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Short Take: Where Did The Overton Window Go?

A few weeks ago, one of my “reply guys” on twitter pointed out to me that my damnable reliance on facts and reason, on “hard” fixes to actual problems rather than empty platitudes and my moderated refusal to indulge in simplistic hatred of tribal enemies, missed the boat.

He told me, “You’re wrong. We’ve moved the Overton Window* so far left that defunding the police is taken seriously.”

At the time, I didn’t appreciate his message. But after due deliberation, I’ve come to realize he’s got a point. A very good point. It’s no longer limited to a small group of nutjobs screaming for inane radical solutions that no one, no elected official, no business leader, no academic, no one of modest intelligence and a limited capacity for reason, would take seriously. Continue reading

No Football In Kansas

It was a lame joke. It was racist. It was offensive. And to add insult to injury, it had already been done before, and so wasn’t even novel. But Kansas State University student Jaden McNeil made it anyway.

Get it? George Floyd was murdered, which was the only way to keep a black man from using drugs. Sick burn, Jaden, who describes himself as the founder and president of America First Students. What’s a state university to do with such a blithering asshole? Continue reading

Violins In Aurora

The cause was simple enough, a vigil to remember Elijah McClain, a 23-year-old black man who died last summer at the hands of police.

Mr. McClain was walking home from a convenience store on Aug. 24 when someone called 911, saying he “looked sketchy” and was wearing a ski mask and waving his arms.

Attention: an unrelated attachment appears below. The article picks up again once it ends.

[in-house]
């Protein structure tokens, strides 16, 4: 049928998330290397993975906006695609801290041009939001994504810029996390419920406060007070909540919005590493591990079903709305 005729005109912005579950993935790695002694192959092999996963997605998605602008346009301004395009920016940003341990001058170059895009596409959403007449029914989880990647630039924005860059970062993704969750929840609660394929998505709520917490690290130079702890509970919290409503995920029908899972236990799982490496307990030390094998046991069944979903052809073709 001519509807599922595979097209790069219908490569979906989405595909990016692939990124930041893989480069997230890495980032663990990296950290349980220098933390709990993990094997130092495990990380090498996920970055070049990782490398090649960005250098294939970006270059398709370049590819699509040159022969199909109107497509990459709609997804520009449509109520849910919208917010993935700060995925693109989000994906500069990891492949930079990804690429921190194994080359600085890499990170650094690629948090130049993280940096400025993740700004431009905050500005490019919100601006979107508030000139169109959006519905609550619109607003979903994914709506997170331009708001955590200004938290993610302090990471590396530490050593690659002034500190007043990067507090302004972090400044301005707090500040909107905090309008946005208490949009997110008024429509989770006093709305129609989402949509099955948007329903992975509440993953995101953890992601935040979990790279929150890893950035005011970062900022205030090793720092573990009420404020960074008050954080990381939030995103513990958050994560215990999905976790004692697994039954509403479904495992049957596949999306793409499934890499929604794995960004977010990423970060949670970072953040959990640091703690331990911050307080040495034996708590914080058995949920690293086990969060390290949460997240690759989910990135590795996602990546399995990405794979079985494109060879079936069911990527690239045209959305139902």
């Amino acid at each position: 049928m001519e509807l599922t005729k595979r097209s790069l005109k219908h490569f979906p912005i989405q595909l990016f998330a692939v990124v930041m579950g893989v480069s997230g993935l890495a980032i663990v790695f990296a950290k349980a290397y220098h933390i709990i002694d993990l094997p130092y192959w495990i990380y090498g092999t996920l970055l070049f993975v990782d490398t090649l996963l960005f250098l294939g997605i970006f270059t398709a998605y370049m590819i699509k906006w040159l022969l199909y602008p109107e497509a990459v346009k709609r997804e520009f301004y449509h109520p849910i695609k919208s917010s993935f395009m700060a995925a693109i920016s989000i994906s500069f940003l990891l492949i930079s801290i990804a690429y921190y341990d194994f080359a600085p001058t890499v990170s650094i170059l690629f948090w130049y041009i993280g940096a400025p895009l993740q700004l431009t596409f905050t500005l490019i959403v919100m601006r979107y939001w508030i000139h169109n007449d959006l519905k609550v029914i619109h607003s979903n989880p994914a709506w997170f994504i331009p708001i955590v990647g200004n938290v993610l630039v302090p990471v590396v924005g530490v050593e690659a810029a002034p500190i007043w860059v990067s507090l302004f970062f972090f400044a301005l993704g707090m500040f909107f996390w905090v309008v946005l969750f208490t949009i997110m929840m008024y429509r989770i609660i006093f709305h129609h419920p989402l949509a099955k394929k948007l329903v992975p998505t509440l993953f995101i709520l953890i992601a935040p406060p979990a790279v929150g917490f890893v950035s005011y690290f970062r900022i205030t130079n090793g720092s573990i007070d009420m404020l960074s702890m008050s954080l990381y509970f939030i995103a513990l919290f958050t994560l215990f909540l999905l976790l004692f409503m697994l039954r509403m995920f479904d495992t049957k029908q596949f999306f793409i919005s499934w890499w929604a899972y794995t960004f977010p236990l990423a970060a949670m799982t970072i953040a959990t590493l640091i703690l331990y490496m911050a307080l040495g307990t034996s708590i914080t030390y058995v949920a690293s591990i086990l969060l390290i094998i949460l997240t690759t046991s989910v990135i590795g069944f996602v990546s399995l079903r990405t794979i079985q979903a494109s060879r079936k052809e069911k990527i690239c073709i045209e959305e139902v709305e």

The police arrived, and after struggling to handcuff Mr. McClain, officers brought him to the ground and used a carotid hold, which restricts blood to the brain to render someone unconscious. When medical responders arrived, after about 15 minutes, paramedics injected him with ketamine, a powerful sedative.

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Debate: Is Criminal Law Racism Systemic?

The cry of “systemic racism” in the criminal justice system continues to be heard. I remain unpersuaded that this empty phrase is correct or even modestly useful in either fixing the legal system or eliminating racism (which, as I’ve made abundantly clear, are two distinct problems that have been simplistically conflated). But since I may very well be wrong, I pay attention when people I respect have something to say about the point.

So when Reason held a debate between former libertarian Agitator Radley Balko against the Manhattan Institute’s Rafael Mangual, it was worth a listen. The issue was framed as “Is the Criminal Justice System Racist?” Continue reading

Books Thrown and the Misunderstood Legacy of Judge Frankel

His words were uttered at a time when the issue of consistency made not only different sense, but carried different meaning. They were thrown at me by a former federal defender, about to take his new job as a budding law prof, and he took comfort in the United States Sentencing Guidelines. This was jarring. When did the defense find the sentencing guidelines their friend?

It came in response to my “modest proposal” for crim law reform, that we roll back everything about the system, from laws to sentencing to police, to May, 1973. Oddly, no one either asked why May, 1973. But his response was surprising. Continue reading